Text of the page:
Madhesis who make up the majority of inhabitants along Nepal’s southern border with India are seeking improved conditions. Many Madhesis say they are victims of discrimination and rights abuses, and protests seeking repairs to crumbling infrastructure have been met with a forceful response by Nepali police and paramilitaries.
Despite constituting one-third of Nepal’s population, many Madhesis remain stateless and are also under-represented in the bureaucracy, judiciary, and police. Official statistics show Madhesis comprise a mere 1.5 percent of Nepal’s army, and even the British and Indian armies recruiting for their Gurkha brigades do not consider Madhesis warrior material.
The Postal Road traverses the length of the country from east to west as it runs through the villages of the area known as Madhes, but also called Terai, inhabited by Madhesis as well as other indigenous groups and the Pahadis, Nepali-speakers from the hills.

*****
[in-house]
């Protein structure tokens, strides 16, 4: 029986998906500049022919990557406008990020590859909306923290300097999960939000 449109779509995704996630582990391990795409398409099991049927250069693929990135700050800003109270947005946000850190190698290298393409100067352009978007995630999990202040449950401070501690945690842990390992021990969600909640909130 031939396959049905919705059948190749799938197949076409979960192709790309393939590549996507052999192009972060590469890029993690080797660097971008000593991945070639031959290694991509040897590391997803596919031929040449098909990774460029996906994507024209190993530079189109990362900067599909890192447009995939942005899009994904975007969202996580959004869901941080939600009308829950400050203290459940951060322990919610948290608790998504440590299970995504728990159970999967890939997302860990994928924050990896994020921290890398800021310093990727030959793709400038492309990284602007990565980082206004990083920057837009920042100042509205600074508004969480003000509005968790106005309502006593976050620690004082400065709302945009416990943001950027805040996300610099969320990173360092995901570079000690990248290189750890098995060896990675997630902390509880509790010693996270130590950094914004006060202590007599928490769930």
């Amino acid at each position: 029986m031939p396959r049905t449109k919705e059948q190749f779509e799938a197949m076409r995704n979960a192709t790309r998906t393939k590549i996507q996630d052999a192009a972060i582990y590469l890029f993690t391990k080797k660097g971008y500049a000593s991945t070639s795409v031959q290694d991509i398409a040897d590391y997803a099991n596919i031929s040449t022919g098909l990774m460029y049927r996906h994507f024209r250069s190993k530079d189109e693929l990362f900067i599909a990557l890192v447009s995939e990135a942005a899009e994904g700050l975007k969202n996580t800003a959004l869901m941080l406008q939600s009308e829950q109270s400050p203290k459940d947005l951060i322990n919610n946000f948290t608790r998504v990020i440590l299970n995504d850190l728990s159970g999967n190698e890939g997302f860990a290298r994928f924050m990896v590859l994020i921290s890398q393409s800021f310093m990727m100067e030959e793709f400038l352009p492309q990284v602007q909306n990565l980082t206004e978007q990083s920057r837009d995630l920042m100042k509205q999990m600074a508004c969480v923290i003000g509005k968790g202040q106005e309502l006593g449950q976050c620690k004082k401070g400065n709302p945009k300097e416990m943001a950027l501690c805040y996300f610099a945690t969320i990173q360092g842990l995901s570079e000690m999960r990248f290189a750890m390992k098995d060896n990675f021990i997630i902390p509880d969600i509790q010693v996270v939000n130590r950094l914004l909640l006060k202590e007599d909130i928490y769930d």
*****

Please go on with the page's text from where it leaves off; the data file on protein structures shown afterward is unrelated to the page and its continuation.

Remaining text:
But travellers using this road – Nepal’s oldest highway – cannot fail to spot its neglected condition and the closer one gets to the Indian border, the more decrepit the infrastructure becomes.
To the north, however, another road built in the 1960s and also stretching from east to west along the foothills where the great Indo-Gangetic plain ends and the mountain range bordering China begins, offers a stark contrast.
Built with Indian support, this road avoids Madhesi population centres, and the towns that have sprung along it are mostly inhabited by the settlers from the hills who speak the country’s official language, Nepali.
Advocates on behalf of these marginalised groups have been jailed, and violence has spring up on a number of occasions.
Pray for justice in Nepal, for those who are marginalised and left out of development, pray for the Indian and Nepali Church to care for all members of their societies.